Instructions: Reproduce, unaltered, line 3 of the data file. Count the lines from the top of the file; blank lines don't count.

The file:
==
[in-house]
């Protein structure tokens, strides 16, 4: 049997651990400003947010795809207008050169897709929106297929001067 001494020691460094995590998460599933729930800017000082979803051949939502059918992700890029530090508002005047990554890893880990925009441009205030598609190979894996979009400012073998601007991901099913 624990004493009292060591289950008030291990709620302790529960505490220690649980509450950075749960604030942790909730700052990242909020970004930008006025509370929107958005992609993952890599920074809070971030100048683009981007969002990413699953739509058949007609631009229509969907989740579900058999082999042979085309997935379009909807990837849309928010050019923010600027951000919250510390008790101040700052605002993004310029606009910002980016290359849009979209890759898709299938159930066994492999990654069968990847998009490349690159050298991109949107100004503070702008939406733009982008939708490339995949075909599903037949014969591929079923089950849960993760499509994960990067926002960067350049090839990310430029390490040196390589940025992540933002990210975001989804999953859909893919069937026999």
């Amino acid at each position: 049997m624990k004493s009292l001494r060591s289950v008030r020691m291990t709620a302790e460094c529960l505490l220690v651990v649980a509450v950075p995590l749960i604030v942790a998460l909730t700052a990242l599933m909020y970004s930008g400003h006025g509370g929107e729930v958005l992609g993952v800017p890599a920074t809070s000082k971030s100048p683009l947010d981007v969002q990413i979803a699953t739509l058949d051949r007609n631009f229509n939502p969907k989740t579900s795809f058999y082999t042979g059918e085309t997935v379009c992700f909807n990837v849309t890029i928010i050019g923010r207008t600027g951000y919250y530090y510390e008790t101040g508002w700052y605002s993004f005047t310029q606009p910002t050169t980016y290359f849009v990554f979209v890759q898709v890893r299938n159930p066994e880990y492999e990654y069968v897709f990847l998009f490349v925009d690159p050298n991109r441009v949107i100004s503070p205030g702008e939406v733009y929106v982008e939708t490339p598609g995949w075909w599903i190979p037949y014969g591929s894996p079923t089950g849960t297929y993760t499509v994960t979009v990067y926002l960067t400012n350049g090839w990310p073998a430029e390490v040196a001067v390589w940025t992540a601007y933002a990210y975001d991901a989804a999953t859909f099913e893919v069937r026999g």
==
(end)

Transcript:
């Amino acid at each position: 049997m624990k004493s009292l001494r060591s289950v008030r020691m291990t709620a302790e460094c529960l505490l220690v651990v649980a509450v950075p995590l749960i604030v942790a998460l909730t700052a990242l599933m909020y970004s930008g400003h006025g509370g929107e729930v958005l992609g993952v800017p890599a920074t809070s000082k971030s100048p683009l947010d981007v969002q990413i979803a699953t739509l058949d051949r007609n631009f229509n939502p969907k989740t579900s795809f058999y082999t042979g059918e085309t997935v379009c992700f909807n990837v849309t890029i928010i050019g923010r207008t600027g951000y919250y530090y510390e008790t101040g508002w700052y605002s993004f005047t310029q606009p910002t050169t980016y290359f849009v990554f979209v890759q898709v890893r299938n159930p066994e880990y492999e990654y069968v897709f990847l998009f490349v925009d690159p050298n991109r441009v949107i100004s503070p205030g702008e939406v733009y929106v982008e939708t490339p598609g995949w075909w599903i190979p037949y014969g591929s894996p079923t089950g849960t297929y993760t499509v994960t979009v990067y926002l960067t400012n350049g090839w990310p073998a430029e390490v040196a001067v390589w940025t992540a601007y933002a990210y975001d991901a989804a999953t859909f099913e893919v069937r026999g």